But one, and only one, person took the time to point out that the word “ejaculation” could indeed be appropriate there.

“What’s this?” you ask. How on earth could you possibly use "ejaculation" appropriately in that context?

It’s really quite simple. “Ejaculate” and “ejaculation” are words that once had other meanings before they took on the more familiar biological definitions. A quick check at Wiktionary shows that it can mean to eject abruptly or to say abruptly. These uses have fallen out of favor in recent years as the biological definition has overshadowed them, but one of them is undoubtedly what the person who spoke them on TV meant.

My question is were the people in the middle of the road throwing stuff or shouting things.

And as I think about it further, I wonder if at one time “ejecting abruptly” and “saying abruptly” were the more common and predominant definitions of “ejaculation,” before it became a euphemism for something else…a euphemism which made perfect sense. And once ejaculation started being used euphemistically, it was “game over” for its use in everyday life.

Just look at the word gay. Once upon a time – within my lifetime, in fact - anyone could say that they were feeling gay, and not have a single eyebrow raised by anyone. Now if you say you’re feeling gay, people are wondering just who you’re feeling.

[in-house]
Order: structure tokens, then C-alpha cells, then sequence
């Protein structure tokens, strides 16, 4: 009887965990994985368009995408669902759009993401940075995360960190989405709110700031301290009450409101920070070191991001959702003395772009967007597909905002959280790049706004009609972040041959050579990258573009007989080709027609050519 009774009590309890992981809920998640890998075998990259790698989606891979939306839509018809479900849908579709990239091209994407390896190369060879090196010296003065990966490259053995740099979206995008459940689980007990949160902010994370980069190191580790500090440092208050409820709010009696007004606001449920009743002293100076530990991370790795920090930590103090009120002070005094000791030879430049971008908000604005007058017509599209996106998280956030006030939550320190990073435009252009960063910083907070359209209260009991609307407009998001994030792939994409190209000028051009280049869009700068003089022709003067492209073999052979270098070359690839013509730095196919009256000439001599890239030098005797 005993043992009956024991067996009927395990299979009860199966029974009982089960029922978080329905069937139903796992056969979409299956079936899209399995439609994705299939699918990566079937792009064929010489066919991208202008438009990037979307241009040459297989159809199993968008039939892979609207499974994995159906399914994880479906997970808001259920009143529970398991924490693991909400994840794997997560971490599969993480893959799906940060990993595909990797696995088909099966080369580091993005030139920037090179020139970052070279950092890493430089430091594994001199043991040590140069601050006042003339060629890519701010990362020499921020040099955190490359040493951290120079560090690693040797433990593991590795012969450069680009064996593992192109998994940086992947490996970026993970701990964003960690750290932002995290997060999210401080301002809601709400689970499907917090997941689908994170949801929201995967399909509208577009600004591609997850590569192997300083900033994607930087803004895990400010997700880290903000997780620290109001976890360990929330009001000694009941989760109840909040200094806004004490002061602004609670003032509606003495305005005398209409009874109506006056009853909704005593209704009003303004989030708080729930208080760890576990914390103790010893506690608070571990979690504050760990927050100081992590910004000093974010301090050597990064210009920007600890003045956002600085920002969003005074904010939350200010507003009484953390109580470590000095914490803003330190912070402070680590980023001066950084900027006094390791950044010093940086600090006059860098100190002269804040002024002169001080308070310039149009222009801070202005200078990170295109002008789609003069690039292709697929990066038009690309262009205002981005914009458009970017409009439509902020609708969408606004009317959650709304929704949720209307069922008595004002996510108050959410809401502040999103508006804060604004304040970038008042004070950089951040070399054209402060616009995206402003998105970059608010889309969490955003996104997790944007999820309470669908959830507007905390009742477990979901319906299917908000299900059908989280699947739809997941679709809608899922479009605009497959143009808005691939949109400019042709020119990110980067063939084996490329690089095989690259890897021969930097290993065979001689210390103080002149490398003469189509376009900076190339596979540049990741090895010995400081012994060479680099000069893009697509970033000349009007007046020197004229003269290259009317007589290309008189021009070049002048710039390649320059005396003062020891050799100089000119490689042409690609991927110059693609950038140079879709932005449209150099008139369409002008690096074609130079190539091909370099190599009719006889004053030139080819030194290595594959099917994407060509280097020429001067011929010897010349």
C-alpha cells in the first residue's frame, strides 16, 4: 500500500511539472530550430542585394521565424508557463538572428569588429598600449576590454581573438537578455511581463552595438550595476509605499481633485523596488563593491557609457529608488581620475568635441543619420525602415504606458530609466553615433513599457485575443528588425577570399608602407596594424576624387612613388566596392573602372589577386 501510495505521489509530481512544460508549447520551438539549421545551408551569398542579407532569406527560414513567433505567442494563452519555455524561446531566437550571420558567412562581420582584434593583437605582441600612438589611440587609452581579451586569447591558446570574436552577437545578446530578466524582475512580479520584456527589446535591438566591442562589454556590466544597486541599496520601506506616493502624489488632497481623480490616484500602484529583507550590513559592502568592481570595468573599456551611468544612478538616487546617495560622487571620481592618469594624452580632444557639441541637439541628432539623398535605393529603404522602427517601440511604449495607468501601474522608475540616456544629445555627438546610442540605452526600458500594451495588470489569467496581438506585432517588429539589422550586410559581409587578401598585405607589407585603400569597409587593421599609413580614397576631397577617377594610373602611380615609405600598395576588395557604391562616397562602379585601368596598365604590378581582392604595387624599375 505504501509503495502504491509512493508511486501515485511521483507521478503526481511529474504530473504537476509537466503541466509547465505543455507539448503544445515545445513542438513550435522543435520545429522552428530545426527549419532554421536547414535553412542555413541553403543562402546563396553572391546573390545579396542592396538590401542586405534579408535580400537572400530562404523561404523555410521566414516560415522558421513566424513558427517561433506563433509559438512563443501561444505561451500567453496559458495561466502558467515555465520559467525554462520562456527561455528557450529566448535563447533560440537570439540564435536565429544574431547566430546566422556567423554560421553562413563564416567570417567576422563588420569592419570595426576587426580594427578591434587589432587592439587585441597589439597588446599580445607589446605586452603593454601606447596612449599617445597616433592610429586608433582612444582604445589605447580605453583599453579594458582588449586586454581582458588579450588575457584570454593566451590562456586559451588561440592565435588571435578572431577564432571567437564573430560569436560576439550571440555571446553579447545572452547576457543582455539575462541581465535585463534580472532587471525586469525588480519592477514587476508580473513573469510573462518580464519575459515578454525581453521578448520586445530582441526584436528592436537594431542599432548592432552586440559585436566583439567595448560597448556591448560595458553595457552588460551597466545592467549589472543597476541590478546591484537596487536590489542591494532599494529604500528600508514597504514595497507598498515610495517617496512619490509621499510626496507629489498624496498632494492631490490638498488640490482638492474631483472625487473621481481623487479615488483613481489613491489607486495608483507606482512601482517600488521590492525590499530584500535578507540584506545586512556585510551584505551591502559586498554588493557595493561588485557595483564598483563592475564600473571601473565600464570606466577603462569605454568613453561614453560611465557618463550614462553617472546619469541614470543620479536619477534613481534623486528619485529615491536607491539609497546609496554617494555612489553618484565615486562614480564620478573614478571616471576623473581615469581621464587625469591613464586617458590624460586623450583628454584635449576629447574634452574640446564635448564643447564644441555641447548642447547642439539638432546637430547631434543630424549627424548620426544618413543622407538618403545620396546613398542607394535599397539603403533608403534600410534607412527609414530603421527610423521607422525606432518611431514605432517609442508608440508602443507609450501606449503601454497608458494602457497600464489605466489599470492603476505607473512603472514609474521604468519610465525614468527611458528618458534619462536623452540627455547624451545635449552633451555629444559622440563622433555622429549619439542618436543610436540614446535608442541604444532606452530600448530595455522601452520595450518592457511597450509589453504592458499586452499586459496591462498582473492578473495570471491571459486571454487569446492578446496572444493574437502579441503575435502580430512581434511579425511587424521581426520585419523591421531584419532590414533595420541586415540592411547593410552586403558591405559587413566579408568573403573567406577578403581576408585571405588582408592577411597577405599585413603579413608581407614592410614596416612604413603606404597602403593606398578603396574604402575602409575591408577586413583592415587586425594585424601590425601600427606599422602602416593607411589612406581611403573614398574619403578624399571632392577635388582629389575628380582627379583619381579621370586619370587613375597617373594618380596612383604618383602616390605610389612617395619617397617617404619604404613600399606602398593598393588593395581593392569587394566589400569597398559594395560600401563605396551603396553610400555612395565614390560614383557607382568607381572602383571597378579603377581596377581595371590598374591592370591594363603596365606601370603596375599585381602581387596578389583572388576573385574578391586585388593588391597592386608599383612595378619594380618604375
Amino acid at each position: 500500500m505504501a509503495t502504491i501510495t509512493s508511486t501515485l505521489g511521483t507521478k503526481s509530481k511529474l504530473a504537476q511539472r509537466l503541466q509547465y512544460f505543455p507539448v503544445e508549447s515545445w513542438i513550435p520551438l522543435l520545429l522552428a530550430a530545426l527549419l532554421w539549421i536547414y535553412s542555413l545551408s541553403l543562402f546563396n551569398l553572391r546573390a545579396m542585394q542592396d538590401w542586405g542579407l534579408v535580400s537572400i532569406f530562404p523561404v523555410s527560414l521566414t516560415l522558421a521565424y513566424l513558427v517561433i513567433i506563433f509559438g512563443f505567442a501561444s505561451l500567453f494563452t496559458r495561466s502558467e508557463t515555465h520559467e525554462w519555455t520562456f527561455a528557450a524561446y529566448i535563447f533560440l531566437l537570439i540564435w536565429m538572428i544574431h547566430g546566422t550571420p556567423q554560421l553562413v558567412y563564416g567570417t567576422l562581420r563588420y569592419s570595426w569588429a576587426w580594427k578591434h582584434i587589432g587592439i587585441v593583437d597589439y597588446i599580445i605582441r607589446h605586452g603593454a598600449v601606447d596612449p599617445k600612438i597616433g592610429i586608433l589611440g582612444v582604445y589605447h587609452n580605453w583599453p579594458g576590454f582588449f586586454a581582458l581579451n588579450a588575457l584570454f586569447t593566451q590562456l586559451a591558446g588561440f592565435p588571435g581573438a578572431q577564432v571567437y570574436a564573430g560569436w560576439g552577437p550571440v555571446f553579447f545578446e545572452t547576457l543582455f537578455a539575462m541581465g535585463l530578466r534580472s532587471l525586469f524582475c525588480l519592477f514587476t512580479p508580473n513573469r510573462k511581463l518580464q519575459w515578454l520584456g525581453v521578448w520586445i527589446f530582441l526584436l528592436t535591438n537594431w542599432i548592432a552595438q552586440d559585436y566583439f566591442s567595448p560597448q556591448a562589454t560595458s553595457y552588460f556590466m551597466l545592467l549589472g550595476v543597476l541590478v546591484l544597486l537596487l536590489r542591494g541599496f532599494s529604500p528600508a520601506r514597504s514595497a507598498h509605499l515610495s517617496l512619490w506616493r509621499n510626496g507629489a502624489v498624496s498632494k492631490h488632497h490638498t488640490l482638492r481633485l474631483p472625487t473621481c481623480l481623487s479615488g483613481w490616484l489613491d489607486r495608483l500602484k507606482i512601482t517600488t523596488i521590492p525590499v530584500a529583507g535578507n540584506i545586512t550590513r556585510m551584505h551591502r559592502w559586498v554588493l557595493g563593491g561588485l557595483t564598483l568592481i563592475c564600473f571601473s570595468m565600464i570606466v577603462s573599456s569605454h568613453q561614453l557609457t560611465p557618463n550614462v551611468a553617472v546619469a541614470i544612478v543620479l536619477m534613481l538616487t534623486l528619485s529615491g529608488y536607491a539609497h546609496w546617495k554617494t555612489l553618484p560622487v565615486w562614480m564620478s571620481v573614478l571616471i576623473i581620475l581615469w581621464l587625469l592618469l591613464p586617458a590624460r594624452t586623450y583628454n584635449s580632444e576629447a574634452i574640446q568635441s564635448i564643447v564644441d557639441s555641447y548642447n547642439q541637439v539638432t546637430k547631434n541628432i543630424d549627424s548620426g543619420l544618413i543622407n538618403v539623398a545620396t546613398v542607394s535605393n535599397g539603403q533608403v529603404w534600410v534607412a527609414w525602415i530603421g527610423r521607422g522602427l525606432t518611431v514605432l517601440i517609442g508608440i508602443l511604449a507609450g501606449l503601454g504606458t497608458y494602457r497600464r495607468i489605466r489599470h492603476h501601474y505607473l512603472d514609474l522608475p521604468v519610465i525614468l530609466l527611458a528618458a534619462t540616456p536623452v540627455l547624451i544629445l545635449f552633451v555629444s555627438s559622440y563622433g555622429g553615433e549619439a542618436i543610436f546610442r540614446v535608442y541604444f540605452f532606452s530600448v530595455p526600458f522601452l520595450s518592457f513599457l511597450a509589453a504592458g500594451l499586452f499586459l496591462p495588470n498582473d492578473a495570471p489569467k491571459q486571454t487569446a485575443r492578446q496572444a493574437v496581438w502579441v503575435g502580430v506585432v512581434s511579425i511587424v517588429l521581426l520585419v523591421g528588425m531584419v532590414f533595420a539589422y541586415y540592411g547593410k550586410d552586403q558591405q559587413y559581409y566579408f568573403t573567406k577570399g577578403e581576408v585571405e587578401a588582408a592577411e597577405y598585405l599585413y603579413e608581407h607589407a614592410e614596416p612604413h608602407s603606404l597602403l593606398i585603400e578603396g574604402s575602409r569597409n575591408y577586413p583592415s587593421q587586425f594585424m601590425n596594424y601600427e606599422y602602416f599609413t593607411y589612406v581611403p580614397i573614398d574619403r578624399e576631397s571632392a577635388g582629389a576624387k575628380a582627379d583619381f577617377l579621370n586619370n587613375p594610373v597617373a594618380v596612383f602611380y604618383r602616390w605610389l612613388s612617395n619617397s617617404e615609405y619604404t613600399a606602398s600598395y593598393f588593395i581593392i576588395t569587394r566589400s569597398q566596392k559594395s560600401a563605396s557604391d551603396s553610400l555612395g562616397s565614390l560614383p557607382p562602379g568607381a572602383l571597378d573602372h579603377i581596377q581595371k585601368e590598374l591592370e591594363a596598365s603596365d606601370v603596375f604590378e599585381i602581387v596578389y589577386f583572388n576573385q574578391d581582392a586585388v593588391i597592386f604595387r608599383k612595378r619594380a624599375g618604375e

And let’s talk about the passages in Matthew 26:34 where Jesus tells Peter that before the cock crows, he will have denied him three times. Now there’s a term you don’t hear used to describe male chickens anymore. Most modern Bible translations use the term rooster precisely because nowadays the term “cock” will elicit tons of little giggles from adolescents and those who act like them.

So while “ejaculation” may have been an unfortunate word choice for the reporter that day, it was not totally inappropriate. The reporter just had a better grasp of the English language than most viewers.

Still, I can’t help but think of the following sentence:
“Wow, Jack sure is a jerk,” ejaculated Dick.
That’s definitely one to raise the eyebrows.

But wait! This just in.
As I searched for a copy of the picture to illustrate this post with, I found out that the story was covered at my favorite urban legend website: Snopes.com. And, apparently, I know more about the English language than I did about the circumstances of the actual story. The picture didn't tell you much, but the story at Snopes was that this was from a newscast covering the Malibu fires of 2007, and that the announcer was talking about how the firefighters were prepared to deal with the fires themselves, but not the people who were trying to evacuate.

"Oh!" as the old joke goes, "That's the word!"

Apparently, the computer-generated captioning, a close relative to the over-zealous predictive autocorrect, brought the story to a totally different climax.